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Delhi HC upholds trial court order against man convicted under POCSO

A single-judge bench of Justice Subramonium Prasad noted, “Sexual intent can be inferred by the appellant holding the wrist of the prosecutrix while opening the lock.”

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The Delhi High Court on Monday upheld the trial court judgment convicting a person under Section 363 (Kidnapping) of Indian Penal Code and Section 8 (Punishment for Sexual Assault) of the Protection Of Children From Sexual Offences Act, 2012. The Court said, “Accused had taken the victim to another place” and “held her hand” is sufficient to invoke Section 8 of POCSO Act.

A single-judge bench of Justice Subramonium Prasad noted, “Sexual intent can be inferred by the appellant holding the wrist of the prosecutrix while opening the lock.”

The appeal has been filed by Krishna Murti challenging the judgment of a trial court in which Murti has been convicted under Section 363 IPC read with Section 8 of the POCSO Act stating that he has been falsely implicated in the instant FIR at the instance of the mother of the victim who wanted to implicate the appellant because of an earlier quarrel.

The victim in this case was a minor girl who went to Nawada to buy momos and on her way back, Murti, her neighbour, made her sit on his scooty and took her to a house in Matiala. He told her that he wanted to speak to her and held her hand tightly while trying to open the lock which is when the victim fled.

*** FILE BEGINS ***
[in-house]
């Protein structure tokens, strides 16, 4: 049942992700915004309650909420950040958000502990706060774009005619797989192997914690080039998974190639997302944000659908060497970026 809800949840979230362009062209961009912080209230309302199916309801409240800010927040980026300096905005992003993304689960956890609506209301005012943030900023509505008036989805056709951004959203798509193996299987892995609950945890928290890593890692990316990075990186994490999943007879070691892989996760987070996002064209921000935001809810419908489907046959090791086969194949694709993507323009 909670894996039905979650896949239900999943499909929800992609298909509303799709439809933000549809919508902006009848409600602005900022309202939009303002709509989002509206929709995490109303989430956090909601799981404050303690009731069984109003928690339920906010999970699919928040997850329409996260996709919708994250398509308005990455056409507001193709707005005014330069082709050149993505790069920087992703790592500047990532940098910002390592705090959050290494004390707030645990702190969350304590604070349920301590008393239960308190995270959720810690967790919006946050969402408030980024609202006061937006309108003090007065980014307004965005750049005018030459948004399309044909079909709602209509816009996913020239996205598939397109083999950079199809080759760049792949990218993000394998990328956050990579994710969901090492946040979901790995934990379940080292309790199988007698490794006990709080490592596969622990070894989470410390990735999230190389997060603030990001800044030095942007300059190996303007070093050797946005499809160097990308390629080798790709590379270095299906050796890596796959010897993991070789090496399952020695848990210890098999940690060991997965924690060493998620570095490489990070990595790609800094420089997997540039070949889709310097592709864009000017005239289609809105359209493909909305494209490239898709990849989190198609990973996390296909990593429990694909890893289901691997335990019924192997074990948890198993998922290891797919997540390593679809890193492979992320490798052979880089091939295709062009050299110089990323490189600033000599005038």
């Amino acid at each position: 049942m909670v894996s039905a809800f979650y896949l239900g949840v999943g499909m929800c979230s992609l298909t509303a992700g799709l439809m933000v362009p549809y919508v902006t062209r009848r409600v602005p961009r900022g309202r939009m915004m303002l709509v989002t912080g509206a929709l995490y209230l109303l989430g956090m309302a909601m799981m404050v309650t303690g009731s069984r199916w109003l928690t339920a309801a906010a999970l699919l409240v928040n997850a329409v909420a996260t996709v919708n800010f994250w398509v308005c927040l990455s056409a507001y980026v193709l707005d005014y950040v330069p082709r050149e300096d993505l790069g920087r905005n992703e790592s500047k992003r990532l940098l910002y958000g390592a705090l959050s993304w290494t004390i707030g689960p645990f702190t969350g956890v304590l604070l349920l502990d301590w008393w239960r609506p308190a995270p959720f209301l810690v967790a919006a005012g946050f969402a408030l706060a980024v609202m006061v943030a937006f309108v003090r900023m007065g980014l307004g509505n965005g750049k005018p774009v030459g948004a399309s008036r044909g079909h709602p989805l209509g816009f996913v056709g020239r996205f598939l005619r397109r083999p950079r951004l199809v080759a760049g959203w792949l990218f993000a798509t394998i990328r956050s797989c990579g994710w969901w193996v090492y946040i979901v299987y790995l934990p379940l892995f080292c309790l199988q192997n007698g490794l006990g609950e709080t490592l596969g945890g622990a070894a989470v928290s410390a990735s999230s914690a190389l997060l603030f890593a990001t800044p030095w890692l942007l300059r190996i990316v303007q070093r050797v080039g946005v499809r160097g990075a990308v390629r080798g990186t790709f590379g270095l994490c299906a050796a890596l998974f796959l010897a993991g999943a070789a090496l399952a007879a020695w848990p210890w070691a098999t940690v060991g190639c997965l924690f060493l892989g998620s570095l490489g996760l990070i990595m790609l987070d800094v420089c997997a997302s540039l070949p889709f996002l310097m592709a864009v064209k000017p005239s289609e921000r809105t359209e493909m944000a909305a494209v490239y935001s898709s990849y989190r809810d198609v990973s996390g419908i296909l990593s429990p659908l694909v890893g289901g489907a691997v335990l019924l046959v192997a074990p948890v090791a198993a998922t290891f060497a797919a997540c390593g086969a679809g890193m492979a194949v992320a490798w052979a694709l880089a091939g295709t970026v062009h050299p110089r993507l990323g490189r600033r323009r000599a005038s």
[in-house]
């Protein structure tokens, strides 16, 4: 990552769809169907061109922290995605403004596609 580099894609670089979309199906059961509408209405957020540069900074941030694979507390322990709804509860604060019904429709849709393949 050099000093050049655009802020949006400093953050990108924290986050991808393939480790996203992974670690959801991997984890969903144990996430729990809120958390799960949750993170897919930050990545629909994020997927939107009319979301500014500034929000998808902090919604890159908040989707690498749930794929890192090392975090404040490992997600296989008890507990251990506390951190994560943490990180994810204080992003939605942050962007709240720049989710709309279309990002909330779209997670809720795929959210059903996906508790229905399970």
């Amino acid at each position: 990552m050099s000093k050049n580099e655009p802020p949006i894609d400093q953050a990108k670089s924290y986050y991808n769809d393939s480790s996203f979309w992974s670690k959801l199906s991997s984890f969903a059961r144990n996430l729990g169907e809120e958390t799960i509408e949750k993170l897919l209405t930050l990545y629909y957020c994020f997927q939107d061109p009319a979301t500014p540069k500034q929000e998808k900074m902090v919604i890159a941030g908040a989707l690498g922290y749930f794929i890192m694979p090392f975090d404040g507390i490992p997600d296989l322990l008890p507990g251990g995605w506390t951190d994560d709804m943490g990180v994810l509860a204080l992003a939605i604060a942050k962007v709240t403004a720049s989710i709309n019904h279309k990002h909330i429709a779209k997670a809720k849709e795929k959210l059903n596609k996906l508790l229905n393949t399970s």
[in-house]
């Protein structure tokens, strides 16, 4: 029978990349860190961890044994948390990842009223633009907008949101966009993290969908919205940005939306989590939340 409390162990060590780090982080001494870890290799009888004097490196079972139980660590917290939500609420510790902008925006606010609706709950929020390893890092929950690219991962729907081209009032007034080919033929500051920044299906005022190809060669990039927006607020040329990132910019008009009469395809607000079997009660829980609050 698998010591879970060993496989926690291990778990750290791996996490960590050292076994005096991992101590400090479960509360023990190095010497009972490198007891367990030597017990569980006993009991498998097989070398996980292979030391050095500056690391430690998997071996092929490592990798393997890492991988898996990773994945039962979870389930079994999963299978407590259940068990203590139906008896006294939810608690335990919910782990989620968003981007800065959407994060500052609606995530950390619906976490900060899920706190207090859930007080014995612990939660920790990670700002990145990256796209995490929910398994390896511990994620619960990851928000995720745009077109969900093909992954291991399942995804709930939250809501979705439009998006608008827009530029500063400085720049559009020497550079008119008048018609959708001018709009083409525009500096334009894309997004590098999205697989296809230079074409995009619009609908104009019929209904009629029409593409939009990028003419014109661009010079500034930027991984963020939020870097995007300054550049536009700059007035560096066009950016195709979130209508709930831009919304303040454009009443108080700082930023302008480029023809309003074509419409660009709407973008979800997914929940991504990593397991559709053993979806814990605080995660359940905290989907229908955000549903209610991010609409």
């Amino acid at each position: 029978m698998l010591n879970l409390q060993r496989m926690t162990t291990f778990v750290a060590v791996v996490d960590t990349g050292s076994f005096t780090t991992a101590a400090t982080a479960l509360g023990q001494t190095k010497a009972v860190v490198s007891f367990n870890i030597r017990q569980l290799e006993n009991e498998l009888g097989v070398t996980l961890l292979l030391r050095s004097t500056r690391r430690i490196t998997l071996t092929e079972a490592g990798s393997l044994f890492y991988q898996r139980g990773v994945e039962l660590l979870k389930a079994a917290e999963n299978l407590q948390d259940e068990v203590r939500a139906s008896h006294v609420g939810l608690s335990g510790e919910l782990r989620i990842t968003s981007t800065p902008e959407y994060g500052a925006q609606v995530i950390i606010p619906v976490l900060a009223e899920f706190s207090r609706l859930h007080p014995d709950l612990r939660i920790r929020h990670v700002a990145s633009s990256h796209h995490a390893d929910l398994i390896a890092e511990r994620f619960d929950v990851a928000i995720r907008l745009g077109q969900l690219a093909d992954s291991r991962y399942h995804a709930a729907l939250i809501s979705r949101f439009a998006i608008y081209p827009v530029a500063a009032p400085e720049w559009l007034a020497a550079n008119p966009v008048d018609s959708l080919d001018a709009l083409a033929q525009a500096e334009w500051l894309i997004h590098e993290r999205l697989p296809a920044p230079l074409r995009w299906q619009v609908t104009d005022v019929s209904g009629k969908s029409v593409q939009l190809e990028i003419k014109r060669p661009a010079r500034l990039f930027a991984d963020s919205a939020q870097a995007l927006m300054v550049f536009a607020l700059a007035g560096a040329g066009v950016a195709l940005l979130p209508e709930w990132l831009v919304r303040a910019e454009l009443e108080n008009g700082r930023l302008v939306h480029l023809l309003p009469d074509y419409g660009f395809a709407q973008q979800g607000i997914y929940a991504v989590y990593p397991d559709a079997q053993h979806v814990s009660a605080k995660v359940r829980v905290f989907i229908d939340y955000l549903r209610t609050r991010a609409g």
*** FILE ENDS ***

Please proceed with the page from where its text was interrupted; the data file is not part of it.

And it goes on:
Advocate Maroof Ahmad, appearing for the appellant, submitted, “The child victim has been tutored to make false statements because of the quarrel.” It has also been submitted that there are a lot of contradictions, inconsistencies and discrepancies in the statements of the child victim, her brother and mother.

Additional Public Prosecutor Kusum Dhalla submitted that the testimony of the child victim and her mother are consistent and reliable, whereas, no one would tutor a child to file a false case as revenge for a simple quarrel over drying of clothes.

Over the question of whether the Murti is liable to be convicted under Section 7 of the POCSO Act or not, the bench stated, “It is for the accused to come with the statement as to why he took the victim to the house in Matiala when he knew where the victim resides.”

The bench further noted,

“It cannot be said that there is a material improvement in the statement of the prosecutrix. In view of the above the foundation fact for an offence under Section 7 of the POCSO Act punishable under Section 8 of the POCSO Act stands established.”

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Relying on Section 27 of the POCSO Act, Justice Subramonium stated that it raises a presumption against an accused for committing or abetting of attempting to commit an offence under Section 7 (Sexual Assault) of the Act.

The bench, while upholding the judgment of the trial court, dismissed the appeal and observed, “This Court is also not inclined to accept the story of the appellant that he has been implicated because of enmity.”

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